Having got over the surprise stop of the Onda harbor restaurant (see previous post) we strolled along the highly developed boardwalk where $AUD3-4million apartments are the norm, fueled by Oslo’s oil money these apartments are certainly flash but not necessarily beautiful. What was, however, was our destination at the end of the boardwalk, the ‘Astrup Fearnley museet‘, a contemporary art museum designed by by genoa-based practice Renzo Piano building workshop. This museum sits at the end of the boardwalk on the edge of the fjord and divided into two parts by the inclusion of a canal which brings the fjord into the building and ,in summer, would allow visitors to dip their toes and cool off…..something which wasn’t necessary on our trip as it was around -10deg Celsius.
The exterior’s timber cladding is a detailing marvel with every corner and window reveal being carefully considered and executed, of course you expect nothing less from Renzo. These timber clad volumes are capped with a double curved glass roof which continues its lines across the void created by the canal with two strip sections, visually linking the separated buildings. Bridges provide the link for visitors between the interior and exterior areas.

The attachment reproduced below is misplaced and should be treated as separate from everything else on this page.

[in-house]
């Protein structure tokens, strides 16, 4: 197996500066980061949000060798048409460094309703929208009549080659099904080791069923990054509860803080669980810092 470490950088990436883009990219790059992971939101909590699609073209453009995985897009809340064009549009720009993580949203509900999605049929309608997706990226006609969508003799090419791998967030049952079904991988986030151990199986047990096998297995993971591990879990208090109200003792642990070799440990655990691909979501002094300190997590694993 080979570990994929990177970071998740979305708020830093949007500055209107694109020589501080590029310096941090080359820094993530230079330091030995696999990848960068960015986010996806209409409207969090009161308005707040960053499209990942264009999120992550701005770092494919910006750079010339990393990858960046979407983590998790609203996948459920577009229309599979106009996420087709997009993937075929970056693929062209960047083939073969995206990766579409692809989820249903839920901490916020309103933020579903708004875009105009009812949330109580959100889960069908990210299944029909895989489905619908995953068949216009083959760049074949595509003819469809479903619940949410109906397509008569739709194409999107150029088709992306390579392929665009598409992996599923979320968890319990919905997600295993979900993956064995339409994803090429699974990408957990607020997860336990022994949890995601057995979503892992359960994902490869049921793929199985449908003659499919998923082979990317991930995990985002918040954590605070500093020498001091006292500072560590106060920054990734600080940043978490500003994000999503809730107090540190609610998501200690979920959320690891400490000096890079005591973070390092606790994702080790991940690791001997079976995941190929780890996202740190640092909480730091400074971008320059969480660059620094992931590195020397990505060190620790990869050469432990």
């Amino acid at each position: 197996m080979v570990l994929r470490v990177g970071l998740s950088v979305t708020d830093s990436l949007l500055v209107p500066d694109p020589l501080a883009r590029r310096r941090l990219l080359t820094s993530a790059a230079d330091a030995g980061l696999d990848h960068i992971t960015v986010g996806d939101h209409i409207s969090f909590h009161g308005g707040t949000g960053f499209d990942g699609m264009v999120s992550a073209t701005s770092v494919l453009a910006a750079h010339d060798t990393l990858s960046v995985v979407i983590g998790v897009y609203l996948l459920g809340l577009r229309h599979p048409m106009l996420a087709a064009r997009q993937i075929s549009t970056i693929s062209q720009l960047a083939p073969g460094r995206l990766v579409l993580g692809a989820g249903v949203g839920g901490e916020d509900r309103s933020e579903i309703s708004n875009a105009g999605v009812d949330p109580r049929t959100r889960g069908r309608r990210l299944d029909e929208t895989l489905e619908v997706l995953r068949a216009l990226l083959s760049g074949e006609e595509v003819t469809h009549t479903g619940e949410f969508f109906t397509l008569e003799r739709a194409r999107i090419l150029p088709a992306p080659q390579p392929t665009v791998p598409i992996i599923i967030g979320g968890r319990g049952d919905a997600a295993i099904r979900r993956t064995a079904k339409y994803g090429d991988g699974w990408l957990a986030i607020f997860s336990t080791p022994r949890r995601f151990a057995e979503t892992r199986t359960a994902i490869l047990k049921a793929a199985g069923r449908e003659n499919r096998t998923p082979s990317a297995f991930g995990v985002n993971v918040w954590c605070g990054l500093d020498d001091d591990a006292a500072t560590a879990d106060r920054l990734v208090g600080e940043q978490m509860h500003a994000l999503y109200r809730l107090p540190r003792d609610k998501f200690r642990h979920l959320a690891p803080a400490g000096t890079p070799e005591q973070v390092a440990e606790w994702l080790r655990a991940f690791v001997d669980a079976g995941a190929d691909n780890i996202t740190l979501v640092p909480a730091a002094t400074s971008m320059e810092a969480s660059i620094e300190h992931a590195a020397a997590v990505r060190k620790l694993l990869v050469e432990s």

The larger volume contains the permanent collection while the smaller houses the temporary exhibitions, shop and cafe. The curved roof, which arches asymmetrically, gives the interior spaces a decending ceiling and creates large but interesting volumes for the contemporary exhibits to work with and react against, influencing layouts of exhibitions. Offering a visual nod to the near by harbour the slender steel columns and cable rigging handle the structural support and reinforcement.
As I’m not a photographer with credentials I wasn’t able to photograph inside but I hope you enjoy the photo’s, I know I enjoyed taking them….even if my hands were a bit chilly.